(Incidentally, it’s the rare spellcheck program that will recognize "schadenfreude," assuming you’re not speaking German. Ironically, very few spellcheck programs will recognize the word "spellcheck," either.)

I share a birthday with Oscar Wilde and playwright Eugene O'Neill, and both of those motherfuckers are dead. Pamela Bach was born exactly the same day I was in 1963, but at least I never married David Hasselhoff. So there’s that.

I succeeded in reaching this age without really trying. I don't work out, I drink, I drive too fast; the only thing I've done right in my life was marry my wife. I took the road less traveled by, got lost, and failed to find any money along the way.

I'm apparently also losing bone mass at a ridiculous rate. Maybe that will help me lose weight. Or maybe I should drink more milk; I'm not clear which way to go with that.

Overall, I really have no clear plan, which might well be part of the problem. I just intend to keep doing what got me through five decades of life so far. Keep moving and see what happens.
I grow old... I grow old...
I shall wear the bottoms of my trousers rolled.

Shall I part my hair behind? Do I dare to eat a peach?
I shall wear white flannel trousers, and walk upon the beach.
I have heard the mermaids singing, each to each.

I do not think that they will sing to me.

Tuesday, October 15, 2013

The righteous hates falsehood, but the wicked brings shame and disgrace. (Proverbs 13:5)

We'll discover over the course of the next few days (or possibly hours) whether the GOP hates the Affordable Care Act more than they love the United States of America.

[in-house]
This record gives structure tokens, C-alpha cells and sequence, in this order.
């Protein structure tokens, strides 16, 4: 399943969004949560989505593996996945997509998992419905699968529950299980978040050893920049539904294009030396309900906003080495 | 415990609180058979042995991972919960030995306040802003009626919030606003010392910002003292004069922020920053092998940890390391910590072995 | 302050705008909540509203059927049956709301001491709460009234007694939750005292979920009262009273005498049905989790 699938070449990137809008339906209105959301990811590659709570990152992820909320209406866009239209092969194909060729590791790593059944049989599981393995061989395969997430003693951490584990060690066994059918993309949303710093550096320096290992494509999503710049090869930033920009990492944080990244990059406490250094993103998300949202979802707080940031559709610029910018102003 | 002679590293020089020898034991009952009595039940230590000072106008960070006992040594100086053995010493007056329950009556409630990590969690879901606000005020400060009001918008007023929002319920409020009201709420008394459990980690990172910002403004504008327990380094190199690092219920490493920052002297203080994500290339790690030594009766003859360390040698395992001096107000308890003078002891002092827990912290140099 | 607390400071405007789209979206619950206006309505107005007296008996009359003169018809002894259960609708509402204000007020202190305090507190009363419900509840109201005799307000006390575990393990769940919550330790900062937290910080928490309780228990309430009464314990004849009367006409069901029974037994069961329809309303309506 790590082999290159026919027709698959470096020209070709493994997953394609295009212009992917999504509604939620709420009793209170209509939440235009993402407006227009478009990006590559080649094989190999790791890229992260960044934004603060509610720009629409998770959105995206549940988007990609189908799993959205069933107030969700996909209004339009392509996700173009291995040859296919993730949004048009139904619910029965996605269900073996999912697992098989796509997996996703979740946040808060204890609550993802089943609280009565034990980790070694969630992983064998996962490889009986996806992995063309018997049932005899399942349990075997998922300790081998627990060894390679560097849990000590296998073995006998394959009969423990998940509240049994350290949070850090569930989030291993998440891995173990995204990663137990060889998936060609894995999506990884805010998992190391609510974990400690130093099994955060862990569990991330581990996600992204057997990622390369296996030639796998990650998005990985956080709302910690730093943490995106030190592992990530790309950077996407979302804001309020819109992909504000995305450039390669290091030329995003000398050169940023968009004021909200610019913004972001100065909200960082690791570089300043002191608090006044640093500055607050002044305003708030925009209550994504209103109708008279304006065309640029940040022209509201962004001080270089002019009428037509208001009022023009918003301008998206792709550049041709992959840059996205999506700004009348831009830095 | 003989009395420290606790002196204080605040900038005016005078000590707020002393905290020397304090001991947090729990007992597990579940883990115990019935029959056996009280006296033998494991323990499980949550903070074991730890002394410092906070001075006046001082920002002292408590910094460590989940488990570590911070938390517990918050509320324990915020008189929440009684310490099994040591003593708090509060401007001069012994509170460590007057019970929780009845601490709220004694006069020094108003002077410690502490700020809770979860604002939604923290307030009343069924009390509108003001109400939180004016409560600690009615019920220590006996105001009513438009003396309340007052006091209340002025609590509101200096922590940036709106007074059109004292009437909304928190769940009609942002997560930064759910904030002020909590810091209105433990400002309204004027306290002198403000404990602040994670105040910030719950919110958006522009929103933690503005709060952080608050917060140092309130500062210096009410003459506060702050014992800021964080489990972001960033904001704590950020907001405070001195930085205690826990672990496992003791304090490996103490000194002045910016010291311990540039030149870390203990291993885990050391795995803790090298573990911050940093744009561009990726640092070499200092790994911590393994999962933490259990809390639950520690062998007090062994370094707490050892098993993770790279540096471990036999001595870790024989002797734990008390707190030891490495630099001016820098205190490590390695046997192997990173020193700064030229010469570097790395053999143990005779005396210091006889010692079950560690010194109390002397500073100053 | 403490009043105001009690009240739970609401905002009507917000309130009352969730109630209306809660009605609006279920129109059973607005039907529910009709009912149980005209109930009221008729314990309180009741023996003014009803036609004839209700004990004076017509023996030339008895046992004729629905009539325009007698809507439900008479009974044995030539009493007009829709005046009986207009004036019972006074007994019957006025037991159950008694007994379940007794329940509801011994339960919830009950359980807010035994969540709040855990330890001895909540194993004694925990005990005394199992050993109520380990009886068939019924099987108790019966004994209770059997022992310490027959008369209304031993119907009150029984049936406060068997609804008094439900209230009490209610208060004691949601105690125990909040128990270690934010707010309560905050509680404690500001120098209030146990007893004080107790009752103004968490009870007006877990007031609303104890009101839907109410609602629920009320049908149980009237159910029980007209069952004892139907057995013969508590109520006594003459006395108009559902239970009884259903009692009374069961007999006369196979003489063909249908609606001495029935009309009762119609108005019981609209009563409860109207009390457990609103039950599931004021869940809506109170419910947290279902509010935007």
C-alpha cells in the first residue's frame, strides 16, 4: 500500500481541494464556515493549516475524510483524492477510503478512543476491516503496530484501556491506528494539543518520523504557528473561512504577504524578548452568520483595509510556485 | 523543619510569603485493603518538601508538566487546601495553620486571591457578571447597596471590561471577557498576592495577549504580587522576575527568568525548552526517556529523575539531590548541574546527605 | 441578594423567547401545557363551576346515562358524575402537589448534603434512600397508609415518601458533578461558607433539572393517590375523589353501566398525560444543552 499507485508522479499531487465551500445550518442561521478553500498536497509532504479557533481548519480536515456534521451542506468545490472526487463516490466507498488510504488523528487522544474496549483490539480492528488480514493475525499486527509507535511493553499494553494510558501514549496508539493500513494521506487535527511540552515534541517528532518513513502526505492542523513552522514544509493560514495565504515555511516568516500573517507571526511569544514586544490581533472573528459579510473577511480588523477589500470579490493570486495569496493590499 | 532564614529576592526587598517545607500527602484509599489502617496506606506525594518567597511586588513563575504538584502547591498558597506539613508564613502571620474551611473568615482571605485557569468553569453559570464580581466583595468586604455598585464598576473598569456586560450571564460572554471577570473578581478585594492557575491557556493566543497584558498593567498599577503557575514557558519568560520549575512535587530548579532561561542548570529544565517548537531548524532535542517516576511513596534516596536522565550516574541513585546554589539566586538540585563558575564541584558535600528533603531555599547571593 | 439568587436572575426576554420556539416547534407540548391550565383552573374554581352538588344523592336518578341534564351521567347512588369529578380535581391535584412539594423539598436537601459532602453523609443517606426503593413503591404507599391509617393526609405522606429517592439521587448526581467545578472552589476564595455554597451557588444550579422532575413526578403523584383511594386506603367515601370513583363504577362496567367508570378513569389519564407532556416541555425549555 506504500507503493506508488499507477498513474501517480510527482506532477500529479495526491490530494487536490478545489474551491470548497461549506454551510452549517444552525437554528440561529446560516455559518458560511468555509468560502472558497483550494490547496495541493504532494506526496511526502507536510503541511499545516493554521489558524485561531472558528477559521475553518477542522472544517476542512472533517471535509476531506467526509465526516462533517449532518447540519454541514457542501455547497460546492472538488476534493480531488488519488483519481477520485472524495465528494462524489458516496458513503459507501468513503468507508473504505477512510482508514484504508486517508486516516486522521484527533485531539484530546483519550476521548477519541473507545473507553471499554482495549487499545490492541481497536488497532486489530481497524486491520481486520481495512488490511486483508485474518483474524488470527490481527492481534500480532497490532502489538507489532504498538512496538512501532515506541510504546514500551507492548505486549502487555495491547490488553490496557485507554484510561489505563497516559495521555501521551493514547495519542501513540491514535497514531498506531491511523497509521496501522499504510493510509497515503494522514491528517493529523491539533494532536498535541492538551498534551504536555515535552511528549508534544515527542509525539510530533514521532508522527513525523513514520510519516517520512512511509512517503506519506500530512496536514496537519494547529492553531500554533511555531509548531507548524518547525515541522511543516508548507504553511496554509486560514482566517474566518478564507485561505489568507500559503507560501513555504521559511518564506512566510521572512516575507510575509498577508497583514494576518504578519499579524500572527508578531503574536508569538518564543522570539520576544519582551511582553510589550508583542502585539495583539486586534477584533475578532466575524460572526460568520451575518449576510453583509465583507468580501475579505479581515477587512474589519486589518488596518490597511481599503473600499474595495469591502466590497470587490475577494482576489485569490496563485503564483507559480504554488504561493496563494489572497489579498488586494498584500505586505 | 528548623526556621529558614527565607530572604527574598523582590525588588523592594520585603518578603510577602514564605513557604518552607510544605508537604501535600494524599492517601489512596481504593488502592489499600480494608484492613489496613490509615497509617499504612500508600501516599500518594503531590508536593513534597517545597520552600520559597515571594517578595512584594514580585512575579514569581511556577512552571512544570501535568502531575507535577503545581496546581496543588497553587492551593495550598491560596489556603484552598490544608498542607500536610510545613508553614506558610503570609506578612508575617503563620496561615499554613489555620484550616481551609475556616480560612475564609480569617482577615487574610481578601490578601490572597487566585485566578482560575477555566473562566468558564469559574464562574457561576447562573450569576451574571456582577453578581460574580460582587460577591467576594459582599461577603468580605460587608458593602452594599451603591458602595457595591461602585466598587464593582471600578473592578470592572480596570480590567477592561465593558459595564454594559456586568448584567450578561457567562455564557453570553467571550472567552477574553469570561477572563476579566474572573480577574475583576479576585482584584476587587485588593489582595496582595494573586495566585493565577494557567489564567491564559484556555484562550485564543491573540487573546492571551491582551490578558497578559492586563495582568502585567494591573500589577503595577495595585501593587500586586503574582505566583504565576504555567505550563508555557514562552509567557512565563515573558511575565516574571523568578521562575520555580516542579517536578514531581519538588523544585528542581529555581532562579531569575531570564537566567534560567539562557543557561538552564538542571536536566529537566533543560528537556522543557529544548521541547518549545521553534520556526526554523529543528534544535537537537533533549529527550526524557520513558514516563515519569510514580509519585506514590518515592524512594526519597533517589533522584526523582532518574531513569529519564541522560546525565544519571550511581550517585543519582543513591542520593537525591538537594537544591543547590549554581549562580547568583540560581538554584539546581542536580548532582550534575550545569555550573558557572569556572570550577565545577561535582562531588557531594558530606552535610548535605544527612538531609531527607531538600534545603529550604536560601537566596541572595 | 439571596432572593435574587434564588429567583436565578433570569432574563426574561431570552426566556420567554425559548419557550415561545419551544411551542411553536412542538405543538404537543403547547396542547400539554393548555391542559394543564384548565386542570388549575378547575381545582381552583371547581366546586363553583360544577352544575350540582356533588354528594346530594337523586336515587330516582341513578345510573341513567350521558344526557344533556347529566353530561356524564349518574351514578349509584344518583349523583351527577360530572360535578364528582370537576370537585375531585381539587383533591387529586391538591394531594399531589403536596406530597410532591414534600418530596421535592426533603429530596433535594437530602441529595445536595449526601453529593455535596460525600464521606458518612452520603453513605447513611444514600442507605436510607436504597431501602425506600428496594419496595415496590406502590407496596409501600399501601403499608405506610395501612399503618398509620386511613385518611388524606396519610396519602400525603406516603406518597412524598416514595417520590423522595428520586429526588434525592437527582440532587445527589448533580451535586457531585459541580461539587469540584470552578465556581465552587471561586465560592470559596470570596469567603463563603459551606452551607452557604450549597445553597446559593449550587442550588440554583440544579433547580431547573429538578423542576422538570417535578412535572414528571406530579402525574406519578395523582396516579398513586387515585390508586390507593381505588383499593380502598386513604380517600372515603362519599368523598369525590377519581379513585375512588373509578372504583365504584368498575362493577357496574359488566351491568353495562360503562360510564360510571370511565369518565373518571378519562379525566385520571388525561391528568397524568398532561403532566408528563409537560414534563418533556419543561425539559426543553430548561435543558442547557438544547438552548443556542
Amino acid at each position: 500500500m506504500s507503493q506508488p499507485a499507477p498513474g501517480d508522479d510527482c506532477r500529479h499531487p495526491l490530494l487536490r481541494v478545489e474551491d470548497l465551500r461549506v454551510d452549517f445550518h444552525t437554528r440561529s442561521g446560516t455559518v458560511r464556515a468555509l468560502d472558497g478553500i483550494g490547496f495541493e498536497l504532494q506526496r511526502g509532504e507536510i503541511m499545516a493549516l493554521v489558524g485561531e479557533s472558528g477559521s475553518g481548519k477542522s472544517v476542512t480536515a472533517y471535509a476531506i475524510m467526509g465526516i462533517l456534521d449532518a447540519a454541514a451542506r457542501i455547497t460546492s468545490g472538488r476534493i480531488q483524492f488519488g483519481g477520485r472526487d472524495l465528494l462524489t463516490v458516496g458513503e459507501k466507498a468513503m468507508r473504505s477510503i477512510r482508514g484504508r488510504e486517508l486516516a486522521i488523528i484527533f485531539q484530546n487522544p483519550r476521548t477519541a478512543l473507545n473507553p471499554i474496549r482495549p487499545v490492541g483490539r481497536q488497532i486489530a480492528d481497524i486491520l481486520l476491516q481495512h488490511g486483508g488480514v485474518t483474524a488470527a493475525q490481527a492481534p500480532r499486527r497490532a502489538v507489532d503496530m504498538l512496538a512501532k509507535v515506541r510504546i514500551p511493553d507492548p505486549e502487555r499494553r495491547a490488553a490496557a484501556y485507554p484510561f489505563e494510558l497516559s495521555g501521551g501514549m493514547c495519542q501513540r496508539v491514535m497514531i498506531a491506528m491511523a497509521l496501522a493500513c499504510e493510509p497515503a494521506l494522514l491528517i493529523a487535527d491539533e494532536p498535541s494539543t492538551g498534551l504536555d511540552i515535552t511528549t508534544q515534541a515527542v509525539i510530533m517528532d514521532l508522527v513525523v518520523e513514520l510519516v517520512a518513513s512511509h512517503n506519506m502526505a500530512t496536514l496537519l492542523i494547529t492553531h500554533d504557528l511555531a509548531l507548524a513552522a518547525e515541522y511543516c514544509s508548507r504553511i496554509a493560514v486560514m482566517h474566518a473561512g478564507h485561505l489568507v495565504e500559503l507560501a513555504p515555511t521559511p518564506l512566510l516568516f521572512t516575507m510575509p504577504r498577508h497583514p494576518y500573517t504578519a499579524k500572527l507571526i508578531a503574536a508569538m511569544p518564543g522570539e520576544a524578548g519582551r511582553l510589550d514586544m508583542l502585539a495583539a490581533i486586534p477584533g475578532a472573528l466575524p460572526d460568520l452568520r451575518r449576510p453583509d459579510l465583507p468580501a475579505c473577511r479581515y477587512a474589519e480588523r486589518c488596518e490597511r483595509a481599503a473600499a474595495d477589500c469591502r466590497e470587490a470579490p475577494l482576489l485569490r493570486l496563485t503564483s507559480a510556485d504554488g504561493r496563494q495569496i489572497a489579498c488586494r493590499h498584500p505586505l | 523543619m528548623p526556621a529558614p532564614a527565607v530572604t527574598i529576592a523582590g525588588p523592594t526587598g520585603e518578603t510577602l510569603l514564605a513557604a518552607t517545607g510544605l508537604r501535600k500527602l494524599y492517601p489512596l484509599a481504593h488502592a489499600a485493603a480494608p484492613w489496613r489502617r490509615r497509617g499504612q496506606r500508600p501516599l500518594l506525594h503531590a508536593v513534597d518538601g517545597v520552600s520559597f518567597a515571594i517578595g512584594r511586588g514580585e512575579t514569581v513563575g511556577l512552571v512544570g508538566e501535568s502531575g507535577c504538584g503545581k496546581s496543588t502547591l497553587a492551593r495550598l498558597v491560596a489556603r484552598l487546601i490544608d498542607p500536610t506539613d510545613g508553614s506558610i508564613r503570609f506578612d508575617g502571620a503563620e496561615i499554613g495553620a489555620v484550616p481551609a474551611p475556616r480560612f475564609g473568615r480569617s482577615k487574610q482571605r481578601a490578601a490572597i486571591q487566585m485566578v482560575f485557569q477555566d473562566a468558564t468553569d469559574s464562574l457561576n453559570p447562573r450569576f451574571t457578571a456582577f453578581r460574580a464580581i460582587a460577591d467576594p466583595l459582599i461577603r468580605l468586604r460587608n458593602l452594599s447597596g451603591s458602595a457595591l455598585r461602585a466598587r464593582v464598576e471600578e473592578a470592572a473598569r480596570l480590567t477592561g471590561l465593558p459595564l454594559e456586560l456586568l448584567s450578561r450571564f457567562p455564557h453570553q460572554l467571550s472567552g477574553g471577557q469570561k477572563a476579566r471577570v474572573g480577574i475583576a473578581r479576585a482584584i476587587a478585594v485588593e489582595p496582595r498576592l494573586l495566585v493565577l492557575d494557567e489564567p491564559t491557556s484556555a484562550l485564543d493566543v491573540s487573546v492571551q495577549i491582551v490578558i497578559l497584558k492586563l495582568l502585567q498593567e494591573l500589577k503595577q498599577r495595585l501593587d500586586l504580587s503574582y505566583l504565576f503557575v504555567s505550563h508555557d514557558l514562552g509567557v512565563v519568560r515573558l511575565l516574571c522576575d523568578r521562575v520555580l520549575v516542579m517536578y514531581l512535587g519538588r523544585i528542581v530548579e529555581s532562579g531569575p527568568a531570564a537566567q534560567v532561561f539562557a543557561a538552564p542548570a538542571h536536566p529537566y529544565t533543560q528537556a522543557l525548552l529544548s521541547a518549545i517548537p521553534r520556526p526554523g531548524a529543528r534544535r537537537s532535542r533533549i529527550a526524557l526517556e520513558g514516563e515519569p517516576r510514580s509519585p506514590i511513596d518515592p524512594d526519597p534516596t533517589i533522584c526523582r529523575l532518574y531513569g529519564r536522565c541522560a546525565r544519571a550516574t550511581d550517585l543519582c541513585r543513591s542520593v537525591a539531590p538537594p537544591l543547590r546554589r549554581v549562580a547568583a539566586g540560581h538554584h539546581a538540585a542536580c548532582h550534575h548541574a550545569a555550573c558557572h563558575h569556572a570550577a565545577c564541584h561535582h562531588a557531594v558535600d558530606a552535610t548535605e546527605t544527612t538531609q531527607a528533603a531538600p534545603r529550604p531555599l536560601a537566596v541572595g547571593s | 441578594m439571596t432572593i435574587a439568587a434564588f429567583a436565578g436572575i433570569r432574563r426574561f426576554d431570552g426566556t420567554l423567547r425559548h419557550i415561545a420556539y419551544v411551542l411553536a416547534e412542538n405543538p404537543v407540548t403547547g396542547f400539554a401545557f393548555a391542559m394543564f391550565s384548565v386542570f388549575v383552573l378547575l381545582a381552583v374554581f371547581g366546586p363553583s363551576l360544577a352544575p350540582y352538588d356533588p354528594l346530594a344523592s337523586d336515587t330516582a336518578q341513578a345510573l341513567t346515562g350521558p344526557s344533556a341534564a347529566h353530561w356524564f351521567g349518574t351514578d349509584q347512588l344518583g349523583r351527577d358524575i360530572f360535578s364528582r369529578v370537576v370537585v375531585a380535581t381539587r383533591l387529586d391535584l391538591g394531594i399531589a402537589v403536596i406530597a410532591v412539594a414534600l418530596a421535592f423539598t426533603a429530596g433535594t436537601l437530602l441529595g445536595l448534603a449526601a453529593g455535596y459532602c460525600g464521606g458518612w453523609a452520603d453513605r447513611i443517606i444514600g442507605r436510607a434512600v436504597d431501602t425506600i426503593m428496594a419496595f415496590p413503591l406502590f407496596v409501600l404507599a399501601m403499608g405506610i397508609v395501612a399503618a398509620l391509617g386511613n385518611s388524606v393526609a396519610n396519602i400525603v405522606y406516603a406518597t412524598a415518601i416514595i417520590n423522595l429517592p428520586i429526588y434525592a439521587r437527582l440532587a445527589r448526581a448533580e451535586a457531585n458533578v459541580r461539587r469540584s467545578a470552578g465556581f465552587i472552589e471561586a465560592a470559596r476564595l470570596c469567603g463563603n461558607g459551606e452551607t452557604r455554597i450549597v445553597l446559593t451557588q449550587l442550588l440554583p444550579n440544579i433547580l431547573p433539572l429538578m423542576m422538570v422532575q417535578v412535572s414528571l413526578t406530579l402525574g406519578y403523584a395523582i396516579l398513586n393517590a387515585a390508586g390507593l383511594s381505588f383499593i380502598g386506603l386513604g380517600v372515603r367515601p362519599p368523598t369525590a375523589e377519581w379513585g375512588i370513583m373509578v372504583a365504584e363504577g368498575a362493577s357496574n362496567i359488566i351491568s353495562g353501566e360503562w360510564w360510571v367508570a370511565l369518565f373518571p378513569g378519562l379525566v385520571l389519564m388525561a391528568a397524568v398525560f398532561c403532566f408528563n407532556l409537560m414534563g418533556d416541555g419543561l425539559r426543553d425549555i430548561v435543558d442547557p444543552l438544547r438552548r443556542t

Over the last two weeks, the Republicans have continued with their basic tactic of lying about every facet of the debt standoff, at every phase of the fight. They continue to try and claim that this is "Obama's shutdown," despite the fact that they've been planning the shutdown for months.
Although the law's opponents say that shutting down the government was not their objective, the activists anticipated that a shutdown could occur — and worked with members of the Tea Party caucus in Congress who were excited about drawing a red line against a law they despise.

A defunding "tool kit" created in early September included talking points for the question, "What happens when you shut down the government and you are blamed for it?" The suggested answer was the one House Republicans give today: "We are simply calling to fund the entire government except for the Affordable Care Act/Obamacare."
And to get to this point, Boehner even admitted that he had made a deal over the budget, which he then simply broke. Because he's a lying bag of douche.

And the lies go on: they can't even tell the truth about the basic issue here. The Congressional GOP is not allowing a raise to the debt ceiling. Let's ignore the fact that every other president in history has gotten debt ceiling increases without a fight. (And most especially, let's not point out the one single difference between the current president and every other president throughout history. What's the one thing that's different? Is he more liberal than any other president? Even Jimmy Carter? Although you're coming close to the real answer at that point - Jimmy Carter was from Georgia, and the population of Georgia is over 30% black, second highest in the nation.)

And let's ignore the fact that the debt ceiling was raised seven times under Bush, and eighteen times under Reagan. We're ignoring that. What we're looking at is the basic fact of what the debt ceiling is.

The "debt ceiling" is the ability of the Treasury to sell bonds to pay the government's bills. (That's shorthand. Here's a slightly more detailed explanation.) That doesn't mean we're on a spending spree, or wandering through Sears making impulse buys - this is the money to pay the bills that America already owes.

And that's the ugly secret that the Republicans don't want to mention. Aside from the continuing bills - you know, pensions, power and pencils - we need this money to pay off the budget. The budget that was passed by both the Democratically-controlled Senate, and by the Republican-controlled House of Representatives.